Tuesday, June 30, 2009

Department of Justice Misogyny

The latest details revealed in the sentencing of one of the women involved in the former Gov. Eliot Spitzer scandal highlights the pervasive nature of the misogyny of the Department of Justice . . .

The New York Times reported yesterday that:
“The records unsealed on Monday at the sentencing of the booker, Temeka Rachelle Lewis, 33, included the prosecution’s letter detailing her “substantial assistance” to their investigation and her defense lawyer’s sentencing memorandum. In the memorandum, Ms. Lewis’s lawyer, Marc Agnifilo, wrote that she “provided the government with the names of hotels, the approximate dates of meetings, the names of women the governor saw, different names the governor utilized and different ways the governor paid for these sessions.” . . . He said information his client had provided helped prosecutors determine that Mr. Spitzer had not used government or campaign money to pay for sex, and thus helped lead to the government’s decision not to charge him.”
Wait a minute: Neither the money laundering laws nor the Mann Act (which bans the interstate transport of females for “immoral purposes”) require that “government or campaign money” be involved in the transaction. Hence, even a first year law student’s analysis of these statutes would necessarily reveal that former Gov. Eliot Spitzer repeatedly violated the law.

Thus why no prosecution? The reason is that it is the express policy of the Department of Justice that: “Unless minors are victims, prosecutions under [the Mann Act] should generally be limited to persons engaged in commercial prostitution activities, even though commerciality is not an element of the offense.” Stated in English, Johns don’t get charged.

And why is that? I, for one, can’t answer this misogynist policy’s rationale.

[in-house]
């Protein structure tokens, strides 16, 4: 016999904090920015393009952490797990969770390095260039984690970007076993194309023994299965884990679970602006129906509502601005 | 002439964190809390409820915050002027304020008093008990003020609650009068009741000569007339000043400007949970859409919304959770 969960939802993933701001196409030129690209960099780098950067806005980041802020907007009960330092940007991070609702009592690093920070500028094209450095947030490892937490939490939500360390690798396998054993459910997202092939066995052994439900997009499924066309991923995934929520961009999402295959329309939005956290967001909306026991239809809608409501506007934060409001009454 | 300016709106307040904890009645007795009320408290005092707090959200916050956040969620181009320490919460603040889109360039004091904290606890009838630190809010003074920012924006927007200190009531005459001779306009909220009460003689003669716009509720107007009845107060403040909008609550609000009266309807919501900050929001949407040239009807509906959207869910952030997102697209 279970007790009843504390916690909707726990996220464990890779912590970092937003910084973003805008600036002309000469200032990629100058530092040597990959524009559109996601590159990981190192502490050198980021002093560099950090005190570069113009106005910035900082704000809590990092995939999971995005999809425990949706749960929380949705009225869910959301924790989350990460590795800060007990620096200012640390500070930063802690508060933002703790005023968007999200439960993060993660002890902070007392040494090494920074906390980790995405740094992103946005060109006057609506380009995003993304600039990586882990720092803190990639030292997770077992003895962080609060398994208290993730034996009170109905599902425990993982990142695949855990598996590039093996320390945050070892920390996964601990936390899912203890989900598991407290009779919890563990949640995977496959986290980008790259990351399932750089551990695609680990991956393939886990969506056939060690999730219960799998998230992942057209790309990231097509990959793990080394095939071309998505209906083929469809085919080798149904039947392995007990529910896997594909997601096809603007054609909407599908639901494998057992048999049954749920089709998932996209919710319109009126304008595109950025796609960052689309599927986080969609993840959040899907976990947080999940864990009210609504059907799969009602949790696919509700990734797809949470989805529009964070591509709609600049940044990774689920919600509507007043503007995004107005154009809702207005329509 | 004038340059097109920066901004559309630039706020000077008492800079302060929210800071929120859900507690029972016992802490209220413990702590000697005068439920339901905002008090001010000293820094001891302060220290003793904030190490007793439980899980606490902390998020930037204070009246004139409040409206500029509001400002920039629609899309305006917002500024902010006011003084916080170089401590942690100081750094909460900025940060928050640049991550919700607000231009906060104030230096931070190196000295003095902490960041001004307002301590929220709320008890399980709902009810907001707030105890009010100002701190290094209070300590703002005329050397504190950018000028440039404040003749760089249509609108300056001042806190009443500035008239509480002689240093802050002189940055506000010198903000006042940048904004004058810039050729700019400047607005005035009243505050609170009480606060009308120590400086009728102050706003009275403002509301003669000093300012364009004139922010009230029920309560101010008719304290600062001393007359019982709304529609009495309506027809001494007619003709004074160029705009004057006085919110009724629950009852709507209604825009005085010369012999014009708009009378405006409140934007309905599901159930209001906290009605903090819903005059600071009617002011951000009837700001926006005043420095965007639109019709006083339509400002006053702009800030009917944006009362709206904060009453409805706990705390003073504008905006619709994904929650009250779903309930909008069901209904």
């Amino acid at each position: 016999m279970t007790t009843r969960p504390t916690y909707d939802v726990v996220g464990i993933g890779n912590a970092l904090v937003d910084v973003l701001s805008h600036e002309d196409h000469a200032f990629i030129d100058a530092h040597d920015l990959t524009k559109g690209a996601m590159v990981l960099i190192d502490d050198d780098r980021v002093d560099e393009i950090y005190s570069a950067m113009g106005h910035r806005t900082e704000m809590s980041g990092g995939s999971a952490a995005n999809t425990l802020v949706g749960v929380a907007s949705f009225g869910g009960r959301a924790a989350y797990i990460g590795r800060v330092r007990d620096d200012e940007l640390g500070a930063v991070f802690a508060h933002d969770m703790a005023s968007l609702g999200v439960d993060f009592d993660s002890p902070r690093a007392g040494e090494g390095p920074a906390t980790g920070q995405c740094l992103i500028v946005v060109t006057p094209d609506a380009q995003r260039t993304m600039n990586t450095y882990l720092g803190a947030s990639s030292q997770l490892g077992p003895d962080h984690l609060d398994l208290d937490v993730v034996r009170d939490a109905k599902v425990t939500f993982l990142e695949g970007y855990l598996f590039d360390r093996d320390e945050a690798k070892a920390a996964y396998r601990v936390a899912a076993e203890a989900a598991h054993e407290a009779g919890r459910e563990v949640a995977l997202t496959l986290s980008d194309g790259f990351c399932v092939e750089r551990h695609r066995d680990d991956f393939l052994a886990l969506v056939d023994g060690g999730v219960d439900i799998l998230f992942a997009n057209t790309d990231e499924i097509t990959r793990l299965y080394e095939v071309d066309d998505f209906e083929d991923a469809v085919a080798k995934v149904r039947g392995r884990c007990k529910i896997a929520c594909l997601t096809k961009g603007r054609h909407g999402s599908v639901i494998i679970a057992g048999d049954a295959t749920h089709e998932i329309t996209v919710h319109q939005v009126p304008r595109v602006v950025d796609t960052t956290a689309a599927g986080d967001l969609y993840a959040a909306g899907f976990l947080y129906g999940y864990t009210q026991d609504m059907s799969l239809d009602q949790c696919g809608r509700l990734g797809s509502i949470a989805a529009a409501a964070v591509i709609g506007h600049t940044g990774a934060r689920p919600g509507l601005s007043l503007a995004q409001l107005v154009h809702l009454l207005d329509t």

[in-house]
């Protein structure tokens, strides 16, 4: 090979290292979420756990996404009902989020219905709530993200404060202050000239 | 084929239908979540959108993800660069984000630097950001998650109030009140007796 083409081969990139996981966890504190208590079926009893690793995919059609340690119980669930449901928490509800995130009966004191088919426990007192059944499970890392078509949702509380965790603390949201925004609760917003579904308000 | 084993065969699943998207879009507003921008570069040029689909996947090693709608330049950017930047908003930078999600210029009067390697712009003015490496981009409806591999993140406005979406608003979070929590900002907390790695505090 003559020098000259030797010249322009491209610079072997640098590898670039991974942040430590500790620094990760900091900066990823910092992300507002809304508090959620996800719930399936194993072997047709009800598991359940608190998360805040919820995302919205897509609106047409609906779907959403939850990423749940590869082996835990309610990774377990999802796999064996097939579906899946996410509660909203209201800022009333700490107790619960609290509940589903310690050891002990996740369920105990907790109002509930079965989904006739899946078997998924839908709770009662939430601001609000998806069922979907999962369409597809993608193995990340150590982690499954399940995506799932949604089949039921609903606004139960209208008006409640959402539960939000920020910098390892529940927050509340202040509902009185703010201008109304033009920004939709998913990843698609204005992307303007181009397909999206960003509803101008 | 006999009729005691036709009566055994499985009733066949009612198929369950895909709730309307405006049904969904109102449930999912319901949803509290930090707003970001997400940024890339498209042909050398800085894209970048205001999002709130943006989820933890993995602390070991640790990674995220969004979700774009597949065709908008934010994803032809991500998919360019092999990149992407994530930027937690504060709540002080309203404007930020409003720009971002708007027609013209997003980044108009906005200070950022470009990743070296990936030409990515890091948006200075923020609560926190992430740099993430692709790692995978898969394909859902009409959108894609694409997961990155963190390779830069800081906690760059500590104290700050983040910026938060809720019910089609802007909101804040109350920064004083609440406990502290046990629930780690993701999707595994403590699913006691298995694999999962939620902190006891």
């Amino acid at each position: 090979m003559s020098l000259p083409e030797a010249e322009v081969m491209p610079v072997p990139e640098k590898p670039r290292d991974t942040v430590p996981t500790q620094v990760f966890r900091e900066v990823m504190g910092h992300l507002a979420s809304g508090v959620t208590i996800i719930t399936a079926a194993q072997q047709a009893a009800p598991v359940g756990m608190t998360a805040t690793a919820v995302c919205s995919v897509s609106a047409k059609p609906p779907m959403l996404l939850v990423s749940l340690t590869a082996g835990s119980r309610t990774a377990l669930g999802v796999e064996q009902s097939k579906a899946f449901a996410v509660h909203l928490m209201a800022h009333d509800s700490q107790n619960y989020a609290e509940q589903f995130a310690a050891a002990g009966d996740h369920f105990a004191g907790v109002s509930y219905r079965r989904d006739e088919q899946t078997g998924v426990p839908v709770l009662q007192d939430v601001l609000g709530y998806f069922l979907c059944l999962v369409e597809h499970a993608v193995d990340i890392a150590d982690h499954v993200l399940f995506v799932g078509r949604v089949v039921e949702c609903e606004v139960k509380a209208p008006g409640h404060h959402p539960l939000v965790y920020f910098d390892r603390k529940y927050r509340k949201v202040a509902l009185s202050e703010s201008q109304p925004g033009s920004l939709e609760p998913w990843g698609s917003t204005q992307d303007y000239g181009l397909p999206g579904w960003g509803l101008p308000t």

Vicky Gallas said...

Glad that you are back Montgomery!

Yes, this misogynist policy of most law enforcement agencies is why I burned the client books long before they banged down the door - I knew they would use every one of them against me or the escorts. The clients are always excused for the momentary lapse of judgment (ha) while the escorts and the service owners are attacked. Here is a link to an article concerning the Nan O'Reilly case in Grand Junction, Colorado - the police set-up a hotline so that the clients could contact them privately as each is considered a witness. Unbelievable!


SP Biloxi said...

And let me add:

1. Ashley Dupree, the prostitute who had the tryst with Spitzer and who got some much airtime in the media was not charged.

2. Government revealed Spitzer as Client 9 yet the rest of the clients were never exposed and the judge sealed their names. In Jeane's case, the government were going to expose all of female employees of Jeane but Judge Robertson sealed the names because Robertson had received an anonymous letter from a former, unnamed escort, who stated she would commit suicide, if the names were released publicly.[this information was shared to me by Jeane in her April 18, 2008 email]

3. Four individuals involved in the Emperor VIP Club probe were charged under state stature for prostitution. Jeane was charged under RICO and federal stature [which is the first prostitution case charged under federal stature] for running prostitution business.

One male client was exposed (Spitzer) and wiretapped and the others are protected in the Emperor VIP Club. Still Spitzer's case was political motivation.

But the bottom line is that Bush's Department of Justice picked and choosed who to target. And wiretapping was a tool to use to target those who are a threat to the WH agenda. We still don't why Jeane was targeted by the Bush government but we do know how: wiretapping. Nevertheless, the prostitution cases of Emperor VIP Club case and Pamela Martin & Associates are worth examining.

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